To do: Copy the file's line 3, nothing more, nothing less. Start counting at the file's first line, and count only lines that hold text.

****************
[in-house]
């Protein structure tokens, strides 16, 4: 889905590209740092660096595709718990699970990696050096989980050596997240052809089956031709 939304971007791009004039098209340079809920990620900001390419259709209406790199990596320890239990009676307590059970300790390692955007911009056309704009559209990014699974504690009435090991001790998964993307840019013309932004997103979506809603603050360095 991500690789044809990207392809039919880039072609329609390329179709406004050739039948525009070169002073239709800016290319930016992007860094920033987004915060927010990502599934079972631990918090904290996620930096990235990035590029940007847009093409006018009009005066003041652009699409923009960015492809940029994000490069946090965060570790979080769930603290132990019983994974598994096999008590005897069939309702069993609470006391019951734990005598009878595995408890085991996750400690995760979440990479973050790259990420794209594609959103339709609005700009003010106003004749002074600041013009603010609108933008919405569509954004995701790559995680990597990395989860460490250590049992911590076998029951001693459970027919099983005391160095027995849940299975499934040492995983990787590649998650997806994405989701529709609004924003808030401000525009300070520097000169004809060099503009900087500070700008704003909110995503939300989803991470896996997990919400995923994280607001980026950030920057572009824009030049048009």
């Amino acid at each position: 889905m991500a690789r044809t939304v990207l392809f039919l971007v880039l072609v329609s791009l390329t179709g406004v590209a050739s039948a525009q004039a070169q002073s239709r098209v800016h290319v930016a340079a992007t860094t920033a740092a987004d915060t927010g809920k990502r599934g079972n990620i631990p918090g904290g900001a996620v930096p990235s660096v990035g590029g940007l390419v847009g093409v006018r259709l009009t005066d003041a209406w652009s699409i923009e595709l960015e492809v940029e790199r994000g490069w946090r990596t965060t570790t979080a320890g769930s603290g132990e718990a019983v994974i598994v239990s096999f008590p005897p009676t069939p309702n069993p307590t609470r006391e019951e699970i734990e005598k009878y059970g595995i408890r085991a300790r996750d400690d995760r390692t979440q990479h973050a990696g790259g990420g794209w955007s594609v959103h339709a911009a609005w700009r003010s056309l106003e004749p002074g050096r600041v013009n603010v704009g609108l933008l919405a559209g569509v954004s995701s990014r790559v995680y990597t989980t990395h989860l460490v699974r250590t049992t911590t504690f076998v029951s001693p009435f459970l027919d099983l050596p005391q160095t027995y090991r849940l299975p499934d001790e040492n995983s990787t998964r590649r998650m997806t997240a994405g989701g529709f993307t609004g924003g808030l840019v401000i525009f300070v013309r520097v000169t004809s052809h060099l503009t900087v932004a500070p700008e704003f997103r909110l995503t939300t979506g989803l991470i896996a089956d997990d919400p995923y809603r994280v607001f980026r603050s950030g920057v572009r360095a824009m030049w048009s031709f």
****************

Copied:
């Amino acid at each position: 889905m991500a690789r044809t939304v990207l392809f039919l971007v880039l072609v329609s791009l390329t179709g406004v590209a050739s039948a525009q004039a070169q002073s239709r098209v800016h290319v930016a340079a992007t860094t920033a740092a987004d915060t927010g809920k990502r599934g079972n990620i631990p918090g904290g900001a996620v930096p990235s660096v990035g590029g940007l390419v847009g093409v006018r259709l009009t005066d003041a209406w652009s699409i923009e595709l960015e492809v940029e790199r994000g490069w946090r990596t965060t570790t979080a320890g769930s603290g132990e718990a019983v994974i598994v239990s096999f008590p005897p009676t069939p309702n069993p307590t609470r006391e019951e699970i734990e005598k009878y059970g595995i408890r085991a300790r996750d400690d995760r390692t979440q990479h973050a990696g790259g990420g794209w955007s594609v959103h339709a911009a609005w700009r003010s056309l106003e004749p002074g050096r600041v013009n603010v704009g609108l933008l919405a559209g569509v954004s995701s990014r790559v995680y990597t989980t990395h989860l460490v699974r250590t049992t911590t504690f076998v029951s001693p009435f459970l027919d099983l050596p005391q160095t027995y090991r849940l299975p499934d001790e040492n995983s990787t998964r590649r998650m997806t997240a994405g989701g529709f993307t609004g924003g808030l840019v401000i525009f300070v013309r520097v000169t004809s052809h060099l503009t900087v932004a500070p700008e704003f997103r909110l995503t939300t979506g989803l991470i896996a089956d997990d919400p995923y809603r994280v607001f980026r603050s950030g920057v572009r360095a824009m030049w048009s031709f």